Morrisett’s death was announced on Monday by those at Sesame Workshop, who mourned the passing of the man who helped bring the organization into existence back in 1969.
“Sesame Workshop mourns the passing of our esteemed and beloved co-founder Lloyd N. Morrisett, PhD, who died at the age of 93,” Sesame Workshop shared in a series of posts, which accompanied a photo of Morrisett on the iconic Sesame Street itself. “
“A Lifetime Honorary Trustee, Lloyd leaves an outsized and indelible legacy among generations of children the world over, with Sesame Street only the most visible tribute to a lifetime of good work and lasting impact,” the statement continued. “A wise, thoughtful, and above all kind leader of the Workshop for decades, Lloyd was fascinated by the power of technology and constantly thinking about new ways it could be used to educate.”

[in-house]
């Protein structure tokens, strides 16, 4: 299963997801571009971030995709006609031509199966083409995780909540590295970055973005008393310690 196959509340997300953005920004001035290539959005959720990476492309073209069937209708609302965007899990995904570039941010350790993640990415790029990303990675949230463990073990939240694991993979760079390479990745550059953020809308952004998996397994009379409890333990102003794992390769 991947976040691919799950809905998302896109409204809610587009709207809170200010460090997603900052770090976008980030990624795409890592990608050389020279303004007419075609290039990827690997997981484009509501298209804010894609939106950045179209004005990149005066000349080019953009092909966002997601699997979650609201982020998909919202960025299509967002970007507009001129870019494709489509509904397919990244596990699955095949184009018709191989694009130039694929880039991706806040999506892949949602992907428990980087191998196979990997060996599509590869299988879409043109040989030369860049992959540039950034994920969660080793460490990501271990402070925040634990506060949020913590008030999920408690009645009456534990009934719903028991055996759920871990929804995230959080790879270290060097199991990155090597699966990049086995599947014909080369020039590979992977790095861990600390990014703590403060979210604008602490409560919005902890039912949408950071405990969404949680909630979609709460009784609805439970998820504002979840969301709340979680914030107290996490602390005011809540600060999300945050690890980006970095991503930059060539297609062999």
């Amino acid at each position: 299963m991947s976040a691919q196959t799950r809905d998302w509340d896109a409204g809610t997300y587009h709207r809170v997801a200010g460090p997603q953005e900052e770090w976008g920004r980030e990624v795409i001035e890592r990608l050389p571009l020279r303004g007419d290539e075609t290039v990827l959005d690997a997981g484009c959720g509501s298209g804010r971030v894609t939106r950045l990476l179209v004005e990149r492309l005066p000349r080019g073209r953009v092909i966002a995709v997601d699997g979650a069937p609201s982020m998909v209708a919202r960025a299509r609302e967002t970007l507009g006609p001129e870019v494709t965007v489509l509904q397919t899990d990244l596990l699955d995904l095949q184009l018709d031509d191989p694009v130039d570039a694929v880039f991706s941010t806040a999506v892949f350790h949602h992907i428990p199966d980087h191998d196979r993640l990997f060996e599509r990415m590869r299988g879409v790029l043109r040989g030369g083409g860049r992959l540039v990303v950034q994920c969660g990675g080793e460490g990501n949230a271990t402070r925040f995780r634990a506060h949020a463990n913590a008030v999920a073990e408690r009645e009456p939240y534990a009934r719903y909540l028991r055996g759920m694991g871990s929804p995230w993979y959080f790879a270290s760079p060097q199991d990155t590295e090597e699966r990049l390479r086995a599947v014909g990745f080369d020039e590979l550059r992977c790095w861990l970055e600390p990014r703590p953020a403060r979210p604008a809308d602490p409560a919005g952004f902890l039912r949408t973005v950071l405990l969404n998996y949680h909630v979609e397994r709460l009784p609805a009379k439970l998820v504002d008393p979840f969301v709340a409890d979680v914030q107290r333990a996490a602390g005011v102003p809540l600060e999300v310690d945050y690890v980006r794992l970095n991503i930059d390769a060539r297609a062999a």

Morrisett co-created Sesame Workshop during the height of the civil rights movement, and it flourished in the late ’60s and early ’70s.
He established the workshop alongside Joan Ganz Cooney, his close friend, who also shared a tribute to Morrisett that was posted by Sesame Workshop.
“Without Lloyd Morrisett, there would be no Sesame Street. It was he who first came up with the notion of using television to teach preschoolers basic skills, such as letters and numbers,” she shared. “He was a trusted partner and loyal friend to me for over fifty years, and he will be sorely missed.”